Monday, 3 November 2014

PhD student Rakibul Islam looks at the revalence of menopausal symptoms in Asian midlife women.

PhD student, Rakibul Islam has recently co authored a study which looks at the prevalence of menopausal symptoms in Asian midlife women. 

According to the study, the prevalence of various menopausal symptoms, as well as symptom severity, varies depending on the geographic, socioeconomic and cultural context in which women live. It notes that in developed countries amongst Caucasian women, vasomotor symptoms predominate, whereas several studies have indicated that Asian women mostly report somatic symptoms. However, there appears to be substantial variation in the prevalence of menopausal symptoms reported across studies of women in Asia. No systematic review has been conducted of studies reporting the prevalence of menopausal symptoms in the Asian context.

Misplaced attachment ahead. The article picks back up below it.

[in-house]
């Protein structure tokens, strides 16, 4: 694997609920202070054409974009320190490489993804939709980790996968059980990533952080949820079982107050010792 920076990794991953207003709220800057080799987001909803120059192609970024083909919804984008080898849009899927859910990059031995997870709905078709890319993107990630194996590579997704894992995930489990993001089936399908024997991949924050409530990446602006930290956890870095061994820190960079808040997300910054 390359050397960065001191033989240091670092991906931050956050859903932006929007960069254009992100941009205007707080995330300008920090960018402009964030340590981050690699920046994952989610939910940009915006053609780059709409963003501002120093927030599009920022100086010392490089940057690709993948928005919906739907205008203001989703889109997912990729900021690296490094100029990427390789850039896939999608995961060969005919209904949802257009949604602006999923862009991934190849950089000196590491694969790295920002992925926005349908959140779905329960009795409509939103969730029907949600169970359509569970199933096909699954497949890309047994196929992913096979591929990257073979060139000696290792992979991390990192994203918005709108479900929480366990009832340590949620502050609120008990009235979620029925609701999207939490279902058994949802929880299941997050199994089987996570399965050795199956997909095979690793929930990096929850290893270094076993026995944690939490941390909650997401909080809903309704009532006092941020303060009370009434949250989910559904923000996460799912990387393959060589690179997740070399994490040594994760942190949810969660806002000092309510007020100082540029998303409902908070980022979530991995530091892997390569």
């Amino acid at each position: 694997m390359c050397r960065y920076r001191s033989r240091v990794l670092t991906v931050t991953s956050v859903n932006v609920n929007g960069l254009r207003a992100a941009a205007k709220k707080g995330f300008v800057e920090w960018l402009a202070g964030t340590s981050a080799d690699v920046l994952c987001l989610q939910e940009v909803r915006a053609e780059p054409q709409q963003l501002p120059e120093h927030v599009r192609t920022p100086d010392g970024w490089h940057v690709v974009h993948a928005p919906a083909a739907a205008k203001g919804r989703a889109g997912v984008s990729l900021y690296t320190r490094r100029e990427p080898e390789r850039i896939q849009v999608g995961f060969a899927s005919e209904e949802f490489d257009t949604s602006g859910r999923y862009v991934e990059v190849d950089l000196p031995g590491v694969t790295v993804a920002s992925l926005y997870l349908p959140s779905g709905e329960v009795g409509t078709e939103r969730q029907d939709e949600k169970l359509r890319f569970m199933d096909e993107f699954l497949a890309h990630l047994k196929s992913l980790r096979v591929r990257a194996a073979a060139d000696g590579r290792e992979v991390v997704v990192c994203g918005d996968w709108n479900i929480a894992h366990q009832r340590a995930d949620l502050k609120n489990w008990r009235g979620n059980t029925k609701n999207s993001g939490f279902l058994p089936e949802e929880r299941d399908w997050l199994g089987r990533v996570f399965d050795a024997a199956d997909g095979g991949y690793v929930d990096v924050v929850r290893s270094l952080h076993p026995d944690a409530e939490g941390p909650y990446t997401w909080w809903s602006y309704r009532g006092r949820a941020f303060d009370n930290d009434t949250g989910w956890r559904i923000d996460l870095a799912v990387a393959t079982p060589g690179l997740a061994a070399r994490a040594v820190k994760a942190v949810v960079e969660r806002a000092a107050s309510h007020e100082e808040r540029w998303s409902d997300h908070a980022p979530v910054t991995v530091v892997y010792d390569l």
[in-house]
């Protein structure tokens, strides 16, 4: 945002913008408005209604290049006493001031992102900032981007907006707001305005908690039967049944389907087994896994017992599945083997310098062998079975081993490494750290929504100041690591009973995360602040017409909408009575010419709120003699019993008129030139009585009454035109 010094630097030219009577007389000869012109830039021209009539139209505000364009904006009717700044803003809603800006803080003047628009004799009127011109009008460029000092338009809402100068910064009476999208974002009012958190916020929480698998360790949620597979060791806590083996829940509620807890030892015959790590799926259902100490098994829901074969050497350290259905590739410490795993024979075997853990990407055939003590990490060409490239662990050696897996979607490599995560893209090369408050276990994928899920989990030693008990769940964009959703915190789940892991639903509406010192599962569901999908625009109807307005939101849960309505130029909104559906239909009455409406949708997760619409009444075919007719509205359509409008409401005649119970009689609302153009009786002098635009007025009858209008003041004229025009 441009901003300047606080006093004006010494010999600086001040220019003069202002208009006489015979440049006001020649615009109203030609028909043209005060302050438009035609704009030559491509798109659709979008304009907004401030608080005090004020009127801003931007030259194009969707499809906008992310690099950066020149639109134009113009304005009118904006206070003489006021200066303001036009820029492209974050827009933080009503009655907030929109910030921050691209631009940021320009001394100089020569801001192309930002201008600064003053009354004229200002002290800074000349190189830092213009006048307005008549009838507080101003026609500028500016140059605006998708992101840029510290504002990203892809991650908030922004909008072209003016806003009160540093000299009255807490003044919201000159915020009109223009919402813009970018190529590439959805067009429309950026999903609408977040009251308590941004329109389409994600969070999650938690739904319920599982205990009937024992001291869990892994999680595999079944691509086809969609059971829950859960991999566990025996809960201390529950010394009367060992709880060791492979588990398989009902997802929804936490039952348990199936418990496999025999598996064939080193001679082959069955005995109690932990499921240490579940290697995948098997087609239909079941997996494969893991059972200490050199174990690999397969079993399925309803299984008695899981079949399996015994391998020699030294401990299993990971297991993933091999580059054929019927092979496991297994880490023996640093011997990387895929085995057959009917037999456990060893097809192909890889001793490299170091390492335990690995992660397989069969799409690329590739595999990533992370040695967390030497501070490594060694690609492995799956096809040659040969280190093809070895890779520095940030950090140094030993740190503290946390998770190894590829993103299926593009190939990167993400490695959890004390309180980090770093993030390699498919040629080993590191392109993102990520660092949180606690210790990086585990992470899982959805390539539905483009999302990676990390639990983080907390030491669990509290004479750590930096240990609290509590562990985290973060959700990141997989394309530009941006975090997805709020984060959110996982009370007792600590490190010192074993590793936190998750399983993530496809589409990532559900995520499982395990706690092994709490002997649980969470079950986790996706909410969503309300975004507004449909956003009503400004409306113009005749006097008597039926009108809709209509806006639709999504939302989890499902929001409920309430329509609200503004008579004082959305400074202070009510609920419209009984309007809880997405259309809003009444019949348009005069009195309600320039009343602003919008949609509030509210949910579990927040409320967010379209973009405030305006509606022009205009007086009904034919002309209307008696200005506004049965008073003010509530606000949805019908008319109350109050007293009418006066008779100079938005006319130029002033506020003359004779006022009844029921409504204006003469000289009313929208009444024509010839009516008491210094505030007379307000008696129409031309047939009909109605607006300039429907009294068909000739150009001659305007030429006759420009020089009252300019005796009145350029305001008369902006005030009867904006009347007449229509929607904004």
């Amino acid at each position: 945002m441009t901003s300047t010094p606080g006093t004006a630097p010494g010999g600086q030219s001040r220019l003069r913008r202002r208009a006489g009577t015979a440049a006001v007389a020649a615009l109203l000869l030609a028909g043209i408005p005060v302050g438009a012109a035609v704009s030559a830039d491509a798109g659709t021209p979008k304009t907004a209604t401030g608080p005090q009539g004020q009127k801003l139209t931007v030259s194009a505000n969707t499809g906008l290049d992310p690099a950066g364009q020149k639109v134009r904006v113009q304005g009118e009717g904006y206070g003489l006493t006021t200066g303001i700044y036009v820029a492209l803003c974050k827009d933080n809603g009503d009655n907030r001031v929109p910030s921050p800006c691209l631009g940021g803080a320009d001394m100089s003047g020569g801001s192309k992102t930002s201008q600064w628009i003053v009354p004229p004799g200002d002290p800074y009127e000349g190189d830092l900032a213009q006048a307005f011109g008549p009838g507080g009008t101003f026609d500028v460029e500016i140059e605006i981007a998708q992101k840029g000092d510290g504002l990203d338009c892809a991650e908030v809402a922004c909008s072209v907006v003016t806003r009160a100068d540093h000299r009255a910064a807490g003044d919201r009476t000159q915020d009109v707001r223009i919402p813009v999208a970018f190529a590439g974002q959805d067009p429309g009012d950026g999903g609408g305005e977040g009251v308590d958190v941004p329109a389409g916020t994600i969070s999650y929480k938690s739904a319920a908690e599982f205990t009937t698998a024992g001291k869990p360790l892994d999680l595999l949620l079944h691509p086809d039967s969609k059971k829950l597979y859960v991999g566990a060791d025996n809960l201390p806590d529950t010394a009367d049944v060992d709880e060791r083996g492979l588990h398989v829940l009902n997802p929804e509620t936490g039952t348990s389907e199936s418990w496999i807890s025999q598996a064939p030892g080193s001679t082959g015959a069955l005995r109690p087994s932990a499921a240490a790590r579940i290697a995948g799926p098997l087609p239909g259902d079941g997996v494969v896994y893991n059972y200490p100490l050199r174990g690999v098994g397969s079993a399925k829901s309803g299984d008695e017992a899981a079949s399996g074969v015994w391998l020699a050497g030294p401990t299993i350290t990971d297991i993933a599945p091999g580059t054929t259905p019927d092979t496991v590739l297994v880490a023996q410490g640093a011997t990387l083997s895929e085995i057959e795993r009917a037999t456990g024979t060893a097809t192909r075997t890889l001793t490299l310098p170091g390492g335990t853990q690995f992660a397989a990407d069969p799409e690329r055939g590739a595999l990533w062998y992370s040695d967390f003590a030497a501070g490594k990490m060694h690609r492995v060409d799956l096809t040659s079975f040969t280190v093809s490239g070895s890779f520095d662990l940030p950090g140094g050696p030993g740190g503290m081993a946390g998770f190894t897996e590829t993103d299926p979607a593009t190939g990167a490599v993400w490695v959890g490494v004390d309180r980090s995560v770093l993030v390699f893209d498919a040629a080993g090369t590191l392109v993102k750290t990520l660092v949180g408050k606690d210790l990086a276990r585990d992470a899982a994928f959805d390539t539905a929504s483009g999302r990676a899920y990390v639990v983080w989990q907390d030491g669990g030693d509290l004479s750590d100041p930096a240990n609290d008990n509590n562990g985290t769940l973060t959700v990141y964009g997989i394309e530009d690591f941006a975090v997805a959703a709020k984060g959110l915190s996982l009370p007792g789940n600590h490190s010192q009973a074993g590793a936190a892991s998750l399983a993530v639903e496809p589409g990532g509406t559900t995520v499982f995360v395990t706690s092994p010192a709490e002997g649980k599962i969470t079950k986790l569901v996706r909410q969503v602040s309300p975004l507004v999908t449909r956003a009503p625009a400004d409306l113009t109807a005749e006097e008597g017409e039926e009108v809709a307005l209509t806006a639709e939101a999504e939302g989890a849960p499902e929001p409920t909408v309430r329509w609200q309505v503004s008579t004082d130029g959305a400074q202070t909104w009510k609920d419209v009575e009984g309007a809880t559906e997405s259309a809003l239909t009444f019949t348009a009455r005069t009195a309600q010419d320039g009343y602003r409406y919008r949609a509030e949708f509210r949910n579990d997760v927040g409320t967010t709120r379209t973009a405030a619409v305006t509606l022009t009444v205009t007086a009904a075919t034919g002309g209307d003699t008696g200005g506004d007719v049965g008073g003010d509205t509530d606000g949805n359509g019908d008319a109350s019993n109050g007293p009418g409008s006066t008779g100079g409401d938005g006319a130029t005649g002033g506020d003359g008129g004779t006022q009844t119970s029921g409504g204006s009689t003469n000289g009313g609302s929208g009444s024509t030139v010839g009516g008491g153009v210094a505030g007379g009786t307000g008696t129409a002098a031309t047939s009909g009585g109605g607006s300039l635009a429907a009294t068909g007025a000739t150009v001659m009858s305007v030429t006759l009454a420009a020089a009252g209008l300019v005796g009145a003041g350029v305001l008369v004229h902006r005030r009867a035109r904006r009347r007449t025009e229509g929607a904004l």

The objective of the study is to systematically review the published articles that have documented the prevalence of menopausal symptoms in Asian women and consider potential explanations for the variations in the findings.

It found that although there is a wide variation in the reported prevalence of menopausal symptoms, physical symptoms predominate, followed by psychological symptoms, vasomotor symptoms and sexual symptoms. It also suggests that further studies of representative samples are necessary to understand whether the variations in prevalence reporting are a function of methodological issues or due to ethnic, cultural or other socioeconomic differences.

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